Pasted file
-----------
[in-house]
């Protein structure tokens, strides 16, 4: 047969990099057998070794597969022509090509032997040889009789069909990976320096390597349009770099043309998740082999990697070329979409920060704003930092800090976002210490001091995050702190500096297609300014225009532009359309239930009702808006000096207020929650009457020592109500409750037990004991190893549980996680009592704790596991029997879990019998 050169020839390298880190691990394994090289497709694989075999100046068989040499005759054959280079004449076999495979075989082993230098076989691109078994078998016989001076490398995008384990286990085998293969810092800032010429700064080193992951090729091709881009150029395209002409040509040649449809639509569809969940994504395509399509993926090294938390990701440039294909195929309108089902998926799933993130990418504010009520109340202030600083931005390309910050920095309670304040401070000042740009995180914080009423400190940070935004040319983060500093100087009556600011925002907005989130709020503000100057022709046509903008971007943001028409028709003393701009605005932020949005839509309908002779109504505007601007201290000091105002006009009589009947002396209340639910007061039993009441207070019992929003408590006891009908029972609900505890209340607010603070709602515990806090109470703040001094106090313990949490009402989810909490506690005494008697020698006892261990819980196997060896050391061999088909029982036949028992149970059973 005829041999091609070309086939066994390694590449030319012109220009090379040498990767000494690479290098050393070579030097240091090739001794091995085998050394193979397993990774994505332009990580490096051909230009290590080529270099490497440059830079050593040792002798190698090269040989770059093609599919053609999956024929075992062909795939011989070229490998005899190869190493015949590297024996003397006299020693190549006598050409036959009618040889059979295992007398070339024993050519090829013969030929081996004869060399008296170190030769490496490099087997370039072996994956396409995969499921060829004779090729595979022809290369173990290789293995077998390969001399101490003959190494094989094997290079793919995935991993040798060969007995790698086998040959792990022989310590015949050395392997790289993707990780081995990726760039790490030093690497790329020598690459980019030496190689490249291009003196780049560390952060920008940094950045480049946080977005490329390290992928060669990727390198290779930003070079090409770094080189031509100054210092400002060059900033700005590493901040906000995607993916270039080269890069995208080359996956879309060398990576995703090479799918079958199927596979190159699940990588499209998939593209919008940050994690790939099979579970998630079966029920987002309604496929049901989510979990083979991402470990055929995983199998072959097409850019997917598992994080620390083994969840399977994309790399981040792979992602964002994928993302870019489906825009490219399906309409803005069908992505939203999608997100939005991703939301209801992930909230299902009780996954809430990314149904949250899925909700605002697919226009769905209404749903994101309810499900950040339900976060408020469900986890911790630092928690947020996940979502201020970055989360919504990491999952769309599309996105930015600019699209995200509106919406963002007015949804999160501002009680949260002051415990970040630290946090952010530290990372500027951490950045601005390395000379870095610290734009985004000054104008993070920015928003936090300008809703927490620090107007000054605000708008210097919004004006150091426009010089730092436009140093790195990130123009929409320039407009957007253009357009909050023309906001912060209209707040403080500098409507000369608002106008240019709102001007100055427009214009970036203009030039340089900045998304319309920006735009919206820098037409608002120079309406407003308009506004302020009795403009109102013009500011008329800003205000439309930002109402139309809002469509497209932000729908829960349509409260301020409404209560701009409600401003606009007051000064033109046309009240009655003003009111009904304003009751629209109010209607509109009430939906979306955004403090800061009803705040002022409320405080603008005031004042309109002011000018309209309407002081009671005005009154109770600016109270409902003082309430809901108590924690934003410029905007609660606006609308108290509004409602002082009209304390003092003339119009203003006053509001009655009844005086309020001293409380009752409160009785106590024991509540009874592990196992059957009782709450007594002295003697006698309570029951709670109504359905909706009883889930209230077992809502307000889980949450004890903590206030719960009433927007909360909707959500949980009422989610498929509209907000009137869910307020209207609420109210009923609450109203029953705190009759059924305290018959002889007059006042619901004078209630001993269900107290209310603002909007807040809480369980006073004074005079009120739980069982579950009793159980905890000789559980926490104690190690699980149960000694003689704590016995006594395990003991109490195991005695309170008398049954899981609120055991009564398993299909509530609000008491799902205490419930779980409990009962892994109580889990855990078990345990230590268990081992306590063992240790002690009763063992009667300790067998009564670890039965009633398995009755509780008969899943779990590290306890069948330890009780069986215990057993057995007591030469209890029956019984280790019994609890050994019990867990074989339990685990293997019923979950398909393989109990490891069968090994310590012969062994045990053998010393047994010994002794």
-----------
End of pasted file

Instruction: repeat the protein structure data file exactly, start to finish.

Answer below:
[in-house]
């Protein structure tokens, strides 16, 4: 047969990099057998070794597969022509090509032997040889009789069909990976320096390597349009770099043309998740082999990697070329979409920060704003930092800090976002210490001091995050702190500096297609300014225009532009359309239930009702808006000096207020929650009457020592109500409750037990004991190893549980996680009592704790596991029997879990019998 050169020839390298880190691990394994090289497709694989075999100046068989040499005759054959280079004449076999495979075989082993230098076989691109078994078998016989001076490398995008384990286990085998293969810092800032010429700064080193992951090729091709881009150029395209002409040509040649449809639509569809969940994504395509399509993926090294938390990701440039294909195929309108089902998926799933993130990418504010009520109340202030600083931005390309910050920095309670304040401070000042740009995180914080009423400190940070935004040319983060500093100087009556600011925002907005989130709020503000100057022709046509903008971007943001028409028709003393701009605005932020949005839509309908002779109504505007601007201290000091105002006009009589009947002396209340639910007061039993009441207070019992929003408590006891009908029972609900505890209340607010603070709602515990806090109470703040001094106090313990949490009402989810909490506690005494008697020698006892261990819980196997060896050391061999088909029982036949028992149970059973 005829041999091609070309086939066994390694590449030319012109220009090379040498990767000494690479290098050393070579030097240091090739001794091995085998050394193979397993990774994505332009990580490096051909230009290590080529270099490497440059830079050593040792002798190698090269040989770059093609599919053609999956024929075992062909795939011989070229490998005899190869190493015949590297024996003397006299020693190549006598050409036959009618040889059979295992007398070339024993050519090829013969030929081996004869060399008296170190030769490496490099087997370039072996994956396409995969499921060829004779090729595979022809290369173990290789293995077998390969001399101490003959190494094989094997290079793919995935991993040798060969007995790698086998040959792990022989310590015949050395392997790289993707990780081995990726760039790490030093690497790329020598690459980019030496190689490249291009003196780049560390952060920008940094950045480049946080977005490329390290992928060669990727390198290779930003070079090409770094080189031509100054210092400002060059900033700005590493901040906000995607993916270039080269890069995208080359996956879309060398990576995703090479799918079958199927596979190159699940990588499209998939593209919008940050994690790939099979579970998630079966029920987002309604496929049901989510979990083979991402470990055929995983199998072959097409850019997917598992994080620390083994969840399977994309790399981040792979992602964002994928993302870019489906825009490219399906309409803005069908992505939203999608997100939005991703939301209801992930909230299902009780996954809430990314149904949250899925909700605002697919226009769905209404749903994101309810499900950040339900976060408020469900986890911790630092928690947020996940979502201020970055989360919504990491999952769309599309996105930015600019699209995200509106919406963002007015949804999160501002009680949260002051415990970040630290946090952010530290990372500027951490950045601005390395000379870095610290734009985004000054104008993070920015928003936090300008809703927490620090107007000054605000708008210097919004004006150091426009010089730092436009140093790195990130123009929409320039407009957007253009357009909050023309906001912060209209707040403080500098409507000369608002106008240019709102001007100055427009214009970036203009030039340089900045998304319309920006735009919206820098037409608002120079309406407003308009506004302020009795403009109102013009500011008329800003205000439309930002109402139309809002469509497209932000729908829960349509409260301020409404209560701009409600401003606009007051000064033109046309009240009655003003009111009904304003009751629209109010209607509109009430939906979306955004403090800061009803705040002022409320405080603008005031004042309109002011000018309209309407002081009671005005009154109770600016109270409902003082309430809901108590924690934003410029905007609660606006609308108290509004409602002082009209304390003092003339119009203003006053509001009655009844005086309020001293409380009752409160009785106590024991509540009874592990196992059957009782709450007594002295003697006698309570029951709670109504359905909706009883889930209230077992809502307000889980949450004890903590206030719960009433927007909360909707959500949980009422989610498929509209907000009137869910307020209207609420109210009923609450109203029953705190009759059924305290018959002889007059006042619901004078209630001993269900107290209310603002909007807040809480369980006073004074005079009120739980069982579950009793159980905890000789559980926490104690190690699980149960000694003689704590016995006594395990003991109490195991005695309170008398049954899981609120055991009564398993299909509530609000008491799902205490419930779980409990009962892994109580889990855990078990345990230590268990081992306590063992240790002690009763063992009667300790067998009564670890039965009633398995009755509780008969899943779990590290306890069948330890009780069986215990057993057995007591030469209890029956019984280790019994609890050994019990867990074989339990685990293997019923979950398909393989109990490891069968090994310590012969062994045990053998010393047994010994002794």